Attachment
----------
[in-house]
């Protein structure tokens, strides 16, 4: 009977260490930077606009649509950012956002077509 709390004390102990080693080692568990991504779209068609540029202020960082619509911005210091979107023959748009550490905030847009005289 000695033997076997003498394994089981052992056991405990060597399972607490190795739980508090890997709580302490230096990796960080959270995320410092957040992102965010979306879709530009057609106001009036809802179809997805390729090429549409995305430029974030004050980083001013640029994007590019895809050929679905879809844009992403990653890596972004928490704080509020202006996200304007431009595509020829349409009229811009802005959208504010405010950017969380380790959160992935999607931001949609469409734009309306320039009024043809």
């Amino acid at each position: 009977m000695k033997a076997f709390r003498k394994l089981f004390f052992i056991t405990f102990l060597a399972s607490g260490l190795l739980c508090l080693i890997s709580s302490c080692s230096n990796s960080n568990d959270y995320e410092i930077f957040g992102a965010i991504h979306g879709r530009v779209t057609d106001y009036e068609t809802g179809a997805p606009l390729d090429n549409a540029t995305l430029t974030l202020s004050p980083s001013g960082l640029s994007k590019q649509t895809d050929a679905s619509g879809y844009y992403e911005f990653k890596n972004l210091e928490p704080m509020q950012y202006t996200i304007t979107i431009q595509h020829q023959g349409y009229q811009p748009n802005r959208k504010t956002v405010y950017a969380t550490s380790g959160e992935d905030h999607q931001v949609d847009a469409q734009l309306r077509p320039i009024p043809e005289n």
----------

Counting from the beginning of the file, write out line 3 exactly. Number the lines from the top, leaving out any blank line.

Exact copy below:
């Amino acid at each position: 009977m000695k033997a076997f709390r003498k394994l089981f004390f052992i056991t405990f102990l060597a399972s607490g260490l190795l739980c508090l080693i890997s709580s302490c080692s230096n990796s960080n568990d959270y995320e410092i930077f957040g992102a965010i991504h979306g879709r530009v779209t057609d106001y009036e068609t809802g179809a997805p606009l390729d090429n549409a540029t995305l430029t974030l202020s004050p980083s001013g960082l640029s994007k590019q649509t895809d050929a679905s619509g879809y844009y992403e911005f990653k890596n972004l210091e928490p704080m509020q950012y202006t996200i304007t979107i431009q595509h020829q023959g349409y009229q811009p748009n802005r959208k504010t956002v405010y950017a969380t550490s380790g959160e992935d905030h999607q931001v949609d847009a469409q734009l309306r077509p320039i009024p043809e005289n």